Uterine abnormalities that cause infertility or pregnancy losses
Uterine abnormalities can be either congenital (i.e. something you are born with) or they can develop over time.
Uterine abnormalities that are present from birth.
Congenital abnormalities of the uterus and fallopian tubes that are present at birth, are called Mullerian anomalies. These abnormalities result from abnormal development of the uterus, fallopian tubes, or cervix. During early fetal development, the uterus actually starts out as two separate parts in the upper abdomen. Each portion migrates down into the pelvis and joins together to fuse with what will eventually become the vagina. The uterus at that point is solid. The cavity of the uterus, where a baby eventually implants, develops several days later. Once a normal uterine cavity develops, it takes on a triangular shape.
If this process does not happen correctly, many different possible outcomes (called Mullerian anomalies) can result.
Common Mullerian abnormalities
septate uterus – when the middle wall that joins the two uterine cavities fails to completely reabsorb. This leaves a single uterine cavity with a defect remaining at the top. This defect can vary in size from very small to one that comes all the way down to the cervix – completely dividing the uterine cavity in two.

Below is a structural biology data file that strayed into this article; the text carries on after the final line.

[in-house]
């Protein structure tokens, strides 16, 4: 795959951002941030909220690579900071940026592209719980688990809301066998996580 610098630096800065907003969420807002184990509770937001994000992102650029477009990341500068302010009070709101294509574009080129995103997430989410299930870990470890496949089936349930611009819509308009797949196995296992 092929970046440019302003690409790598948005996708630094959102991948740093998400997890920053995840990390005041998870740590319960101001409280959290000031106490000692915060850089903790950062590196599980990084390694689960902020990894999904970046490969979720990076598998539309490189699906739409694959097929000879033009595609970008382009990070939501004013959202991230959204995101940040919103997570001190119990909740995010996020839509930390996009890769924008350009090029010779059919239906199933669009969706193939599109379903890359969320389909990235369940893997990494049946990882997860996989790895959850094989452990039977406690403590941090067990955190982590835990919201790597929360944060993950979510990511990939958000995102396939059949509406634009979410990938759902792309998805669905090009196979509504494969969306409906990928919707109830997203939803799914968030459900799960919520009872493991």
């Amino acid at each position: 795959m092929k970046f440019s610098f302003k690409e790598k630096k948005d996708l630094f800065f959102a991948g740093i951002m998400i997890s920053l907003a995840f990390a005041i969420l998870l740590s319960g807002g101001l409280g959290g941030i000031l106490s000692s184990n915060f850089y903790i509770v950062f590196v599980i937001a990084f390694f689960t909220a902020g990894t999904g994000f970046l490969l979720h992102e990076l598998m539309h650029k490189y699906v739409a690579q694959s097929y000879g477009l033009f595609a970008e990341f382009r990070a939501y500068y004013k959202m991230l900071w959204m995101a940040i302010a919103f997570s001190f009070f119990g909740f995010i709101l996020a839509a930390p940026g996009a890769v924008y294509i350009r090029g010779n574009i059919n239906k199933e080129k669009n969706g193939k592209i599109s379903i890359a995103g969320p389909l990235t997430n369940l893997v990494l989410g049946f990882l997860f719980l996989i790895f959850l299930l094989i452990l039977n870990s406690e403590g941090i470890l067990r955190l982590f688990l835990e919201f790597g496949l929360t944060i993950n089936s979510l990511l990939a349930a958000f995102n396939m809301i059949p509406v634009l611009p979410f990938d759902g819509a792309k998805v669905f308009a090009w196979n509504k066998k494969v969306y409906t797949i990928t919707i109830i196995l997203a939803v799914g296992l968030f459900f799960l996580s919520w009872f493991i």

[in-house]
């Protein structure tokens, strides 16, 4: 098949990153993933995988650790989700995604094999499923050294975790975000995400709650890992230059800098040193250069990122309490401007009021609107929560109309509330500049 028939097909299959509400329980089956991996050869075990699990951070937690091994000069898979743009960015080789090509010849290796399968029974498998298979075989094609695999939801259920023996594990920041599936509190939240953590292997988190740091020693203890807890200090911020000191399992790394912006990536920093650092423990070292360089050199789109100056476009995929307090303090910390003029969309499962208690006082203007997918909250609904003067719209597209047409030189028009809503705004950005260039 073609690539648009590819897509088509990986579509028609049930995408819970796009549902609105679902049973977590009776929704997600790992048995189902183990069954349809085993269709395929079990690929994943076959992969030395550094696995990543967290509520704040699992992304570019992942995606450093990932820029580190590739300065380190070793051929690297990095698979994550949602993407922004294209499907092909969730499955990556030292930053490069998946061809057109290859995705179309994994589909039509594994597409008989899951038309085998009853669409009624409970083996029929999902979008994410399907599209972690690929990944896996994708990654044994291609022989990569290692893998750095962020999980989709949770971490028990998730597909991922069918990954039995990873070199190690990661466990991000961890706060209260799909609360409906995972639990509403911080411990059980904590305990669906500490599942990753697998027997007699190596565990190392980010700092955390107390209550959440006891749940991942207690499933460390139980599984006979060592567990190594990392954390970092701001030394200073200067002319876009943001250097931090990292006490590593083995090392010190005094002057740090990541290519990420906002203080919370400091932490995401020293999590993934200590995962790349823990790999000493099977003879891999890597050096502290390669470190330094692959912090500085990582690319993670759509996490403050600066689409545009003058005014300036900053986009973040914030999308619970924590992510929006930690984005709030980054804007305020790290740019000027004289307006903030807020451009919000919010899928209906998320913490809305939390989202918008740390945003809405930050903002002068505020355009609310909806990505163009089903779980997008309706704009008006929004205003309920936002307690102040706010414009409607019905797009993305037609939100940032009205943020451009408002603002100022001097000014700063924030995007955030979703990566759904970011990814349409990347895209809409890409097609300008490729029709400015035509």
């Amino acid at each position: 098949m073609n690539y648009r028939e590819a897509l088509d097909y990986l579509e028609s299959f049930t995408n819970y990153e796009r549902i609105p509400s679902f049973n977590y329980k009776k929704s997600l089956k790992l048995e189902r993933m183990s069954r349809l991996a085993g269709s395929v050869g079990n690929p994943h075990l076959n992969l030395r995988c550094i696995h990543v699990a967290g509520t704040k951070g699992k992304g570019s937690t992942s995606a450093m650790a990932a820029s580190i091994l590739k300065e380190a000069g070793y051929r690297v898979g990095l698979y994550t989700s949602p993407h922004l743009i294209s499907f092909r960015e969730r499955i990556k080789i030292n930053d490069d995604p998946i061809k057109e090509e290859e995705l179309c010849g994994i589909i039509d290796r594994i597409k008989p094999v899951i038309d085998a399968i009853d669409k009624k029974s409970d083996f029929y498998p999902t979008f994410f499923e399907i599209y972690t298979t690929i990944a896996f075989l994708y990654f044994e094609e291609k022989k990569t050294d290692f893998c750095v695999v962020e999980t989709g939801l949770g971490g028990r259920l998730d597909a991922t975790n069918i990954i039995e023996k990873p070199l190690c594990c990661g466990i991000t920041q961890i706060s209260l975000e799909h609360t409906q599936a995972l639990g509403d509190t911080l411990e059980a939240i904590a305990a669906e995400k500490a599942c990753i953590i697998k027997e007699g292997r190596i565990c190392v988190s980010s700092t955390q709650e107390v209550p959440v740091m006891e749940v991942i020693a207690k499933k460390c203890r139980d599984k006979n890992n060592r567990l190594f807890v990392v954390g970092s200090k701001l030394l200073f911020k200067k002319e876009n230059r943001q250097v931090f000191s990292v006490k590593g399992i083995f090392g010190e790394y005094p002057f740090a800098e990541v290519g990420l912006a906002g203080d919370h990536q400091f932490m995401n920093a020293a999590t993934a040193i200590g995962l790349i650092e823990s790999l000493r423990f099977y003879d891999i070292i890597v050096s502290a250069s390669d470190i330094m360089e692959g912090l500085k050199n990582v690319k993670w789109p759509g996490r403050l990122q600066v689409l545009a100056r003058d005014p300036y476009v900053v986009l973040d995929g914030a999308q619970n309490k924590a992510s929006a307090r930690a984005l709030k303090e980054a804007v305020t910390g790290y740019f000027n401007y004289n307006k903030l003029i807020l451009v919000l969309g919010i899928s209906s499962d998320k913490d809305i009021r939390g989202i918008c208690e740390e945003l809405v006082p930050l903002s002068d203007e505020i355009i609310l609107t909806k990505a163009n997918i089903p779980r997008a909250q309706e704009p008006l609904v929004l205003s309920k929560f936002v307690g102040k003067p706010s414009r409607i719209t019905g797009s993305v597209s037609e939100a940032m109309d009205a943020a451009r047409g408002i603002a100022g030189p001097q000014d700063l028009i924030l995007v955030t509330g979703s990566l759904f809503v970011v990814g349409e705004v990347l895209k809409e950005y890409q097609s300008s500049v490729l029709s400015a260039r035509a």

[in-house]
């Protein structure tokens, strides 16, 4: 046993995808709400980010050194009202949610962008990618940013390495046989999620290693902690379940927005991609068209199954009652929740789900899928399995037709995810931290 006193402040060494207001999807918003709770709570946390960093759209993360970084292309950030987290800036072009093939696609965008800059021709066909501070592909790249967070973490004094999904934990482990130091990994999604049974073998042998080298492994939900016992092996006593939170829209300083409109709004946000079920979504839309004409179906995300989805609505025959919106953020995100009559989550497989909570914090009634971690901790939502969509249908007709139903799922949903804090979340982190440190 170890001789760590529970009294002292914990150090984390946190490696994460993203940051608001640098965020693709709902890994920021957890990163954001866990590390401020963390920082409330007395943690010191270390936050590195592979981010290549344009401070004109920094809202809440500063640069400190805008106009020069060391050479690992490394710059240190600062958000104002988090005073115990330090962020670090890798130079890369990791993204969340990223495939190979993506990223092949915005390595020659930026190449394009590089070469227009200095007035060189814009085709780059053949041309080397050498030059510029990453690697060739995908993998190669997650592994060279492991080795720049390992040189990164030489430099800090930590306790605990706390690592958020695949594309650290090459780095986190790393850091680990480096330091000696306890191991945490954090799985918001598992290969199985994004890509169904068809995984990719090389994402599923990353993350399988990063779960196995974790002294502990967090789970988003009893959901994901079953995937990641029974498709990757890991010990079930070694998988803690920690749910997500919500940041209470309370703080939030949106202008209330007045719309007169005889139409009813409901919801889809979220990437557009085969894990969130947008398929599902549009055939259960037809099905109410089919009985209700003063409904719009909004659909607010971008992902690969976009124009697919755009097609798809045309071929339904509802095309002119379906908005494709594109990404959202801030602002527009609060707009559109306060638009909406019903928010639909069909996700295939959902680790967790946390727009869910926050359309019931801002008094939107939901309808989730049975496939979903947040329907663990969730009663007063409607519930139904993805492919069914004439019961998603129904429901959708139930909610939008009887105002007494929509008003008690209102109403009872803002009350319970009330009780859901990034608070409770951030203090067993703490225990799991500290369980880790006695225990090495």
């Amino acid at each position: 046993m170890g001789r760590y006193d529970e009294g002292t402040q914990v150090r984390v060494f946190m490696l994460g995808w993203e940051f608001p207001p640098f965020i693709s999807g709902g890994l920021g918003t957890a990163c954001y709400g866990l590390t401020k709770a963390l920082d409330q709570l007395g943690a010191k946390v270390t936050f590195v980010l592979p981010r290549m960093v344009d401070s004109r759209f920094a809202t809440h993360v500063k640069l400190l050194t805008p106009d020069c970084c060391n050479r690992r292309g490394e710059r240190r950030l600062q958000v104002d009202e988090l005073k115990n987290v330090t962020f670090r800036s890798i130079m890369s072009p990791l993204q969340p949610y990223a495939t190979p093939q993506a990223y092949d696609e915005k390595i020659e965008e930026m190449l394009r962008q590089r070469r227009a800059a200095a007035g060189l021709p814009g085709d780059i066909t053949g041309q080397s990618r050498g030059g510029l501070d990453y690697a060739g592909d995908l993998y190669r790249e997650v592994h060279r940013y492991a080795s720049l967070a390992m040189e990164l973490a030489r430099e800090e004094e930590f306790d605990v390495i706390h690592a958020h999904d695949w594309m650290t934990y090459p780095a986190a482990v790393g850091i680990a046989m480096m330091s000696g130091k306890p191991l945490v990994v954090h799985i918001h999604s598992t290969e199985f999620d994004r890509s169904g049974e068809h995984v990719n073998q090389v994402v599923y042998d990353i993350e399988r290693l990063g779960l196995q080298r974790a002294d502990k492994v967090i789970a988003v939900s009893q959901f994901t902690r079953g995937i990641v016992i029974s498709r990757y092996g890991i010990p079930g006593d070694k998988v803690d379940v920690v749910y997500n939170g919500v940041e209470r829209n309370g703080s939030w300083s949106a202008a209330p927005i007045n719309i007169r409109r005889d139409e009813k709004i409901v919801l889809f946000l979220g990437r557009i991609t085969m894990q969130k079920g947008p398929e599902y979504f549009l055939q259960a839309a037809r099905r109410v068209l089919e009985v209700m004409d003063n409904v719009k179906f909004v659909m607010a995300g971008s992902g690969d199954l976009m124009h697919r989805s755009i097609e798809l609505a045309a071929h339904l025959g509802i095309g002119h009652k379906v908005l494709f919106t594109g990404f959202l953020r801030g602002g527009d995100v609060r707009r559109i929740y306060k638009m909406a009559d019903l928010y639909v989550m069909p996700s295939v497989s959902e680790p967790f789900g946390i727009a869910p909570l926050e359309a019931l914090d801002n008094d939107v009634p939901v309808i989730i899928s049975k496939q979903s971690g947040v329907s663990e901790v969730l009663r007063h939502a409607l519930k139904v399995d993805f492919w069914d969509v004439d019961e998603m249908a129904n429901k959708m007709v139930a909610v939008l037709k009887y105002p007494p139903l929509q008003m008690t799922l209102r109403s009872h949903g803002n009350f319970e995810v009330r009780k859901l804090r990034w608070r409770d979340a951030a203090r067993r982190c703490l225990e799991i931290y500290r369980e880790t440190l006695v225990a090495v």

bicornuate uterus – when the two uterine cavities join only at the bottom (i.e. at the cervix). The upper portions of the uterus are clearly separate. In this situation, there can either be one cervix or two cervices
unicornuate uterus – when one side of the uterus does not develop at all, so the ultimate uterus is about half the normal size
uterine didelphys – when the separate parts of the uterus don’t join at all, resulting in two completely separate uterine cavities and two cervices
Each of these abnormalities is associated with both infertility and recurrent pregnancy loss. Only a septate uterus can be surgically repaired, and clinical data suggest that repair results in both significantly higher pregnancy rates and significantly lower miscarriage rates. None of the other types of Mullerian anomalies should be repaired, as the “fix” may be worse than the actual condition itself.
Uterine abnormalities acquired over time
There are a few other uterine abnormalities that develop over time. These include uterine fibroids, uterine polyps and uterine adhesions (scarring in the cavity).
These uterine abnormalities can cause symptoms such as pain during menstruation, heavy periods, irregular bleeding, pain with sex, and even frequent urination or constipation. Sometimes there are no symptoms at all, and these uterine abnormalities are found on a routine ultrasound. Imaging such as a saline sonogram or hysterosalpingogram (HSG) can identify these uterine abnormalities.
If you have any questions, please contact our San Antonio fertility center.